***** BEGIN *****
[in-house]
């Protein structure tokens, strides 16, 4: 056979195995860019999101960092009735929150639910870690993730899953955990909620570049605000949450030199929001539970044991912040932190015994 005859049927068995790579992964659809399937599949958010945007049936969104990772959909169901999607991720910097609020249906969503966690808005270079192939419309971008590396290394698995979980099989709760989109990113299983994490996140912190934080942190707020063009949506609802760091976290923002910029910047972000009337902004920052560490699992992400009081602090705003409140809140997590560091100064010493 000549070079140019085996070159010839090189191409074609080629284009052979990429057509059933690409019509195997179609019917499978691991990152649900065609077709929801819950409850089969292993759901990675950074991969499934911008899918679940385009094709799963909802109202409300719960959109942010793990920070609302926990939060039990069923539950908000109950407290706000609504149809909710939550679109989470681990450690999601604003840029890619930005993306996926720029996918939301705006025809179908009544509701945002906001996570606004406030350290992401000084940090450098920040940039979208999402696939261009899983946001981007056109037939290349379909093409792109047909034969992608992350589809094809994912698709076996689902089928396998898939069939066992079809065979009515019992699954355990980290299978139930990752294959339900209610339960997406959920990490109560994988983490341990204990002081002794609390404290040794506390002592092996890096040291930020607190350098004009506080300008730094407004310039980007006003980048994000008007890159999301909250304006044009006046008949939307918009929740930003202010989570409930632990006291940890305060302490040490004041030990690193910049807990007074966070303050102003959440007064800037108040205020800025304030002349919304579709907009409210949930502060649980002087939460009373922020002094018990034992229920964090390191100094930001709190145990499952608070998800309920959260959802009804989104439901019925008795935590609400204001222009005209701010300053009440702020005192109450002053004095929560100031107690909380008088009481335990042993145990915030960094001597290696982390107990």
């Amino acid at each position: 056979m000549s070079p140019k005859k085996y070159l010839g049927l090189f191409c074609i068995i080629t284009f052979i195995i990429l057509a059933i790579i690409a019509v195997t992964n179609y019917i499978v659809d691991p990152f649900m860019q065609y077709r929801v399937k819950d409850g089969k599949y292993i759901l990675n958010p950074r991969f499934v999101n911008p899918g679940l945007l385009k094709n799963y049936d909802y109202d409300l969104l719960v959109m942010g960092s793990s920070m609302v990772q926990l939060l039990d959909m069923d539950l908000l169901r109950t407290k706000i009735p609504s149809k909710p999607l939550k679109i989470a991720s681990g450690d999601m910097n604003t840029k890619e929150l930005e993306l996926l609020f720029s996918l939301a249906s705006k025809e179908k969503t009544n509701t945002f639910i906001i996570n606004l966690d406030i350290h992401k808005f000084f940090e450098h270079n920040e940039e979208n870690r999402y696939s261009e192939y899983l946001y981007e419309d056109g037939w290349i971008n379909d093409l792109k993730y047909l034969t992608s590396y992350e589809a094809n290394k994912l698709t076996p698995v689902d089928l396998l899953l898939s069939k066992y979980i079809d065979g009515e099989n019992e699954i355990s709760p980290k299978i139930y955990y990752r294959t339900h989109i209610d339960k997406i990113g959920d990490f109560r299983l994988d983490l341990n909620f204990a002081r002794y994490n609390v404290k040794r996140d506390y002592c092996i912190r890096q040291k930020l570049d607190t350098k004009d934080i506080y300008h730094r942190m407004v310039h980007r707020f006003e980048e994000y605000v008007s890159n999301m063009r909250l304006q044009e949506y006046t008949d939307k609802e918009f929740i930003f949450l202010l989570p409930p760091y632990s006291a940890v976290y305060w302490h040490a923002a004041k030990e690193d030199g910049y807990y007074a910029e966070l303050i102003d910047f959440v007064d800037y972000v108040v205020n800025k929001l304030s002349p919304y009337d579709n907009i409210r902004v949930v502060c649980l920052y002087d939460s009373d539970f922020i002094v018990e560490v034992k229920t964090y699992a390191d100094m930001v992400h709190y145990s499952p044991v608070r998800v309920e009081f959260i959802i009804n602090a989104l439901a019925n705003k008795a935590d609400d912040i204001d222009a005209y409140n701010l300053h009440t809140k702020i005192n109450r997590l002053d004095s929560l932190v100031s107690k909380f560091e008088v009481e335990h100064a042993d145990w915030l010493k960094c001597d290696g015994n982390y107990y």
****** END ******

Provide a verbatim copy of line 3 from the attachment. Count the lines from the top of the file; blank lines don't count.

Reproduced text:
């Amino acid at each position: 056979m000549s070079p140019k005859k085996y070159l010839g049927l090189f191409c074609i068995i080629t284009f052979i195995i990429l057509a059933i790579i690409a019509v195997t992964n179609y019917i499978v659809d691991p990152f649900m860019q065609y077709r929801v399937k819950d409850g089969k599949y292993i759901l990675n958010p950074r991969f499934v999101n911008p899918g679940l945007l385009k094709n799963y049936d909802y109202d409300l969104l719960v959109m942010g960092s793990s920070m609302v990772q926990l939060l039990d959909m069923d539950l908000l169901r109950t407290k706000i009735p609504s149809k909710p999607l939550k679109i989470a991720s681990g450690d999601m910097n604003t840029k890619e929150l930005e993306l996926l609020f720029s996918l939301a249906s705006k025809e179908k969503t009544n509701t945002f639910i906001i996570n606004l966690d406030i350290h992401k808005f000084f940090e450098h270079n920040e940039e979208n870690r999402y696939s261009e192939y899983l946001y981007e419309d056109g037939w290349i971008n379909d093409l792109k993730y047909l034969t992608s590396y992350e589809a094809n290394k994912l698709t076996p698995v689902d089928l396998l899953l898939s069939k066992y979980i079809d065979g009515e099989n019992e699954i355990s709760p980290k299978i139930y955990y990752r294959t339900h989109i209610d339960k997406i990113g959920d990490f109560r299983l994988d983490l341990n909620f204990a002081r002794y994490n609390v404290k040794r996140d506390y002592c092996i912190r890096q040291k930020l570049d607190t350098k004009d934080i506080y300008h730094r942190m407004v310039h980007r707020f006003e980048e994000y605000v008007s890159n999301m063009r909250l304006q044009e949506y006046t008949d939307k609802e918009f929740i930003f949450l202010l989570p409930p760091y632990s006291a940890v976290y305060w302490h040490a923002a004041k030990e690193d030199g910049y807990y007074a910029e966070l303050i102003d910047f959440v007064d800037y972000v108040v205020n800025k929001l304030s002349p919304y009337d579709n907009i409210r902004v949930v502060c649980l920052y002087d939460s009373d539970f922020i002094v018990e560490v034992k229920t964090y699992a390191d100094m930001v992400h709190y145990s499952p044991v608070r998800v309920e009081f959260i959802i009804n602090a989104l439901a019925n705003k008795a935590d609400d912040i204001d222009a005209y409140n701010l300053h009440t809140k702020i005192n109450r997590l002053d004095s929560l932190v100031s107690k909380f560091e008088v009481e335990h100064a042993d145990w915030l010493k960094c001597d290696g015994n982390y107990y």